The HVAC unit was in a small mechanical room. I switched off the power, locked it out and popped the front
panels off the unit. I shined my light into the blower compartment, looked around, stepped back and looked at the system and room as a whole. I turned to the consultant and asked him what he thought, and he threw it back at me and asked what I thought. We were at an impasse! Reflecting on the idea that it is usually easier to look smart if one keeps one’s mouth shut, I then threw caution to the wind and proceeded to point out those items that I saw as at the least potential concerns.
I pointed out that although the filter was a decent quality pleated filter, the side of the filter compartment was completely open. I also pointed out that the mechanical room was extremely dirty and that less than 12 inches away was a sump pump well with standing water.
Shining my light into the blower compartment, I could see that the return air coming into the right side of the blower compartment was filtered, but there was another return on the back left side that was not filtered at all. The blower motor fan blades were clogged with caked-on debris.
Photo: Dust and debris buildup can be seen on this ripped and torn piece of flexible duct insulation.
Moving up the exterior of the air-handling unit to the supply plenum, I next pointed out the humidifier that had been sloppily installed. Rust and corrosion were running down the front of the sheet metal under the humidifier, and a knock on the plenum confirmed that it was internally lined with fiberglass. I also determined that the coil was inside that lined box and that there was not any access door to gain entry to the coil.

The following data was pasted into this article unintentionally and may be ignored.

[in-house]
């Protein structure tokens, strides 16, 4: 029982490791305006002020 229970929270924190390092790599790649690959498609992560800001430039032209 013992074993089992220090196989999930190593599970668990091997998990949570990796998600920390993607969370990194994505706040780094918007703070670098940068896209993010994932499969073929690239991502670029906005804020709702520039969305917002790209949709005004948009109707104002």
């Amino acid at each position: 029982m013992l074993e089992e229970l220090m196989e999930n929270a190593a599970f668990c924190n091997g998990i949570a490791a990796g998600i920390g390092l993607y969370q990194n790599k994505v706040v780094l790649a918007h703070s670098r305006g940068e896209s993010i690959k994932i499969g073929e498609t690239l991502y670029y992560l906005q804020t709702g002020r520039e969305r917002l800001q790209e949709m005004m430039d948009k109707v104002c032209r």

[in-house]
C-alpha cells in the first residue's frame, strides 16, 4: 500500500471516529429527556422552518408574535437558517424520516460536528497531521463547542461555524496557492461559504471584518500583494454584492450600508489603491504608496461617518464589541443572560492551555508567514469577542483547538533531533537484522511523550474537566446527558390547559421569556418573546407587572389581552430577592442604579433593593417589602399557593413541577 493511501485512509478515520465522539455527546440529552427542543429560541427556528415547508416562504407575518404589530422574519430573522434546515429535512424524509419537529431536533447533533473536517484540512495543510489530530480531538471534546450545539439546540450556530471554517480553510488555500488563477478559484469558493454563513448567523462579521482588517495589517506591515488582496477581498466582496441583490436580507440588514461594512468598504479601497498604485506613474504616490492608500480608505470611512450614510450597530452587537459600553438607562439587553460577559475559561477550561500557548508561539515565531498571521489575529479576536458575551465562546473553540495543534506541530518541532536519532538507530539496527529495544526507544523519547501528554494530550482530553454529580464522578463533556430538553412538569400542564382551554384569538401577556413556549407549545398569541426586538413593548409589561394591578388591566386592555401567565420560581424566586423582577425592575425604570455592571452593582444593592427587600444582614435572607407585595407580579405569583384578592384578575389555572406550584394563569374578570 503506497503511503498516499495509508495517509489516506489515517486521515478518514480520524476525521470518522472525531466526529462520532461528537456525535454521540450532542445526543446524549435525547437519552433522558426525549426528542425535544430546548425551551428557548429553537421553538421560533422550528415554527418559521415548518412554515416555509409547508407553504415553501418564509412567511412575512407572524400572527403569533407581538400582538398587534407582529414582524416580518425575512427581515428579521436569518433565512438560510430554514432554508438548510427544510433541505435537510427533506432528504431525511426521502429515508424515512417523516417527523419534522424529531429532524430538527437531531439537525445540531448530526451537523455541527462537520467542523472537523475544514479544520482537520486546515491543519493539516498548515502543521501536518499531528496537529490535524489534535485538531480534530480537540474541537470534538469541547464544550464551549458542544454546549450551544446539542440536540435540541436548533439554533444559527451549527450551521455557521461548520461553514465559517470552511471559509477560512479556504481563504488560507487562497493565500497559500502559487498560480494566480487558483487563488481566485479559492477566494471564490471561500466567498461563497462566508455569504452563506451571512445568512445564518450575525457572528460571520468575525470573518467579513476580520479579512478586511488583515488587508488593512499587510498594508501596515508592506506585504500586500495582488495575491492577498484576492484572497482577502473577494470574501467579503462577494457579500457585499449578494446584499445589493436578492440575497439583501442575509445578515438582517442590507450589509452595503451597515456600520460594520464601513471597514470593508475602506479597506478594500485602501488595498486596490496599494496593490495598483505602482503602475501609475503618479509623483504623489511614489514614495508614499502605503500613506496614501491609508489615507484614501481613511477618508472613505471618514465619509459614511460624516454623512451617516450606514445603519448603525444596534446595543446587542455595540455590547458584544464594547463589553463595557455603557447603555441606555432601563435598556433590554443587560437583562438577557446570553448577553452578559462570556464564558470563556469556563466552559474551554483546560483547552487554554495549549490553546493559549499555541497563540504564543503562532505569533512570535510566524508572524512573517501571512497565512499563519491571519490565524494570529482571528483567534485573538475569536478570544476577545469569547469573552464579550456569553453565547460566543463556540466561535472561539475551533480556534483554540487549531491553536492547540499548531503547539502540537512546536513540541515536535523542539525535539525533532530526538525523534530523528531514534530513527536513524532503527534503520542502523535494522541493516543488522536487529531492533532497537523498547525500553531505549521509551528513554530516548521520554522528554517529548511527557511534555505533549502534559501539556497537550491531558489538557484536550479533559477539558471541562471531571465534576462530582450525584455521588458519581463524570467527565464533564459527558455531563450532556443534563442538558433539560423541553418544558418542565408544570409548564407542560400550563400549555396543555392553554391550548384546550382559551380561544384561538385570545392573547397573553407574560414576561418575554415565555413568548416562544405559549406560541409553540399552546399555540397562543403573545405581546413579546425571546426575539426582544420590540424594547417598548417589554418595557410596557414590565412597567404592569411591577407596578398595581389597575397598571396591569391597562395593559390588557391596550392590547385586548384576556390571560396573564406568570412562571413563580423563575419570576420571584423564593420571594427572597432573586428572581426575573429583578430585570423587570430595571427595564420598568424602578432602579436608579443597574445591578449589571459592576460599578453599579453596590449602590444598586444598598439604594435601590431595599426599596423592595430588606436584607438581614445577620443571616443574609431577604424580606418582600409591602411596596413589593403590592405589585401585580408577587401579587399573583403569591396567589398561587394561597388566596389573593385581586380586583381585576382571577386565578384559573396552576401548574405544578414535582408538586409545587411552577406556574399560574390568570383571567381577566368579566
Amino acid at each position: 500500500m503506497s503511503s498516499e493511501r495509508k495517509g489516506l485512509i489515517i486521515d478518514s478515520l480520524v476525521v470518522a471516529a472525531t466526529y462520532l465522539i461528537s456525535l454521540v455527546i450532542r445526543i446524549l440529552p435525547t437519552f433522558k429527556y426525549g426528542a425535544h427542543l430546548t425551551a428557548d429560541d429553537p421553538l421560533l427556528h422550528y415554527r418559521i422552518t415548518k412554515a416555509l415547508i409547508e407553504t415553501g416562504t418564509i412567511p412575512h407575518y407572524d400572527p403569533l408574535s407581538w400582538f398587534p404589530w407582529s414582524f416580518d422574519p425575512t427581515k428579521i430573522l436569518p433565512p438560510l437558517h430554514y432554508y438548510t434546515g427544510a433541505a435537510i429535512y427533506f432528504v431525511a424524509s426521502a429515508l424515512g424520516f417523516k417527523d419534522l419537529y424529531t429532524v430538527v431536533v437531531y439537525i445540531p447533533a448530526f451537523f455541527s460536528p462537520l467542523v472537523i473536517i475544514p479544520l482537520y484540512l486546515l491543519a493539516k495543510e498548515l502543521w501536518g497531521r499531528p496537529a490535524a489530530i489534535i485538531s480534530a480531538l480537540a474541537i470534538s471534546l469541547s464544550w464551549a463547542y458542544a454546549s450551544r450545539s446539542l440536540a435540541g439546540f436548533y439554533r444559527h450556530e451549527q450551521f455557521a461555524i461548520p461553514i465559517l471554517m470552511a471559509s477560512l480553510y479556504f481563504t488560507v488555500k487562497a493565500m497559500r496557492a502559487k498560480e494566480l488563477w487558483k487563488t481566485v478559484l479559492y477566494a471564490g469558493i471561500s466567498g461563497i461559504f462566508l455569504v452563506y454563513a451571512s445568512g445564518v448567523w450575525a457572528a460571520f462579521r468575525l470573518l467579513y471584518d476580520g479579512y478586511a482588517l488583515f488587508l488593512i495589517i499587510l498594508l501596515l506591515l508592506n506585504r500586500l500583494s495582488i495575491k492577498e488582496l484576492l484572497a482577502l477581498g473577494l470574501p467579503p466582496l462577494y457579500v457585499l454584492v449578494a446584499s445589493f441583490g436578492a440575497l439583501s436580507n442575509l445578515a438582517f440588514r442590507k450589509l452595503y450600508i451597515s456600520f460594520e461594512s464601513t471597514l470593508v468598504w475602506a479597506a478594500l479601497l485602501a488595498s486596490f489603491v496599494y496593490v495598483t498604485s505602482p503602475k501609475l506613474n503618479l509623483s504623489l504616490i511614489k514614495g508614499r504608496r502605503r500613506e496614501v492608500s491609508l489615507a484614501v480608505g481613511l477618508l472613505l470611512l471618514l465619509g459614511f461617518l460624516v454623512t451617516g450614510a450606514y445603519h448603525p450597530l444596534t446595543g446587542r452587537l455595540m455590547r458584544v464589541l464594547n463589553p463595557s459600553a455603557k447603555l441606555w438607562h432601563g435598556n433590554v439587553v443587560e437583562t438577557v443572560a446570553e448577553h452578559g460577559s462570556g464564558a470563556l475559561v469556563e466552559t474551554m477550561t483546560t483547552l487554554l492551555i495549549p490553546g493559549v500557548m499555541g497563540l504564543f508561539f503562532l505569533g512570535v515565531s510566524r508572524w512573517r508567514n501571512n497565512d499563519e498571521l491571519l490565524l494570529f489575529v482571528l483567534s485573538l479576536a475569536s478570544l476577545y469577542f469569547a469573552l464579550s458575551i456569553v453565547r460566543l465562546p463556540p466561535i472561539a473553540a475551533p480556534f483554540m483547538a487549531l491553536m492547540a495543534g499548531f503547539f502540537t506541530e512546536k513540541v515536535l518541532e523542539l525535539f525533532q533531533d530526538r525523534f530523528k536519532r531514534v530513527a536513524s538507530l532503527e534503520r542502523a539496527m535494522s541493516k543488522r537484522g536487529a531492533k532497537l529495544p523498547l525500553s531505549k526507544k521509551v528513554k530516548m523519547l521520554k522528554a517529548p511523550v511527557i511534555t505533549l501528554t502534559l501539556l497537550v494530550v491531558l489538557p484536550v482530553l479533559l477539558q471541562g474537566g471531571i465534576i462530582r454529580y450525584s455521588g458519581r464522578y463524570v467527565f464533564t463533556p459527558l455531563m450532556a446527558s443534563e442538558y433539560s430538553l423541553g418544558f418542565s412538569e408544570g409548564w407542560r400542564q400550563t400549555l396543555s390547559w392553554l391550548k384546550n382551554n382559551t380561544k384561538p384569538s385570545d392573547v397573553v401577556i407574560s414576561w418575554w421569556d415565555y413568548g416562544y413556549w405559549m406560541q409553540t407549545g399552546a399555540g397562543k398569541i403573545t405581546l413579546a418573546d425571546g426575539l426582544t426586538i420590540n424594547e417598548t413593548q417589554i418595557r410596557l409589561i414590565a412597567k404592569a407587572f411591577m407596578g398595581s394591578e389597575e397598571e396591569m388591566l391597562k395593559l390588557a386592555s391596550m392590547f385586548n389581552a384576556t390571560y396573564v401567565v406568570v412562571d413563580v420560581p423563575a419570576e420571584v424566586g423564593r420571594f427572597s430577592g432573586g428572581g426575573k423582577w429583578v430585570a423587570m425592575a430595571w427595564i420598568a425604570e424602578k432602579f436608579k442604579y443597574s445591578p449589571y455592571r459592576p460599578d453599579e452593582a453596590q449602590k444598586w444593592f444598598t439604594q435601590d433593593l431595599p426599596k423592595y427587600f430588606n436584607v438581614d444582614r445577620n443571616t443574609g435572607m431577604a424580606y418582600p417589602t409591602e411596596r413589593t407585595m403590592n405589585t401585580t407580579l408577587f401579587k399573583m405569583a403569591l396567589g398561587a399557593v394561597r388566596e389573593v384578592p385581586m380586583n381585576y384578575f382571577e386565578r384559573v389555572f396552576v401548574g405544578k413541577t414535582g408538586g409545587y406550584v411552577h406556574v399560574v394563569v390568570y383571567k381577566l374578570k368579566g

Moving outward along the supply ductwork, there were a couple of short flexible duct sections that dumped into small lined boxes that each had two or three flexible duct lines that extended outward through the solid basement ceiling or upward into the main house. I managed to pop my head above the open section of ceiling in the mechanical room and observed a snaking mass of flexible ducting wriggling in all directions. I paced off a few of the longer duct runs, and they easily ran 50 feet or more.
Right about this time, my young consultant friend was looking a bit glassy-eyed. I asked him if he had inspected the coil or lining, and he responded that there was not an access door. I suggested that one of the short flexible duct sections could be removed to gain access, and he replied that he was not a “mechanical” guy and was not allowed to take things apart. I felt no such inhibition and
gingerly clipped the zip tie and slowly eased the flexible ducting off of the cuff just enough to peak inside.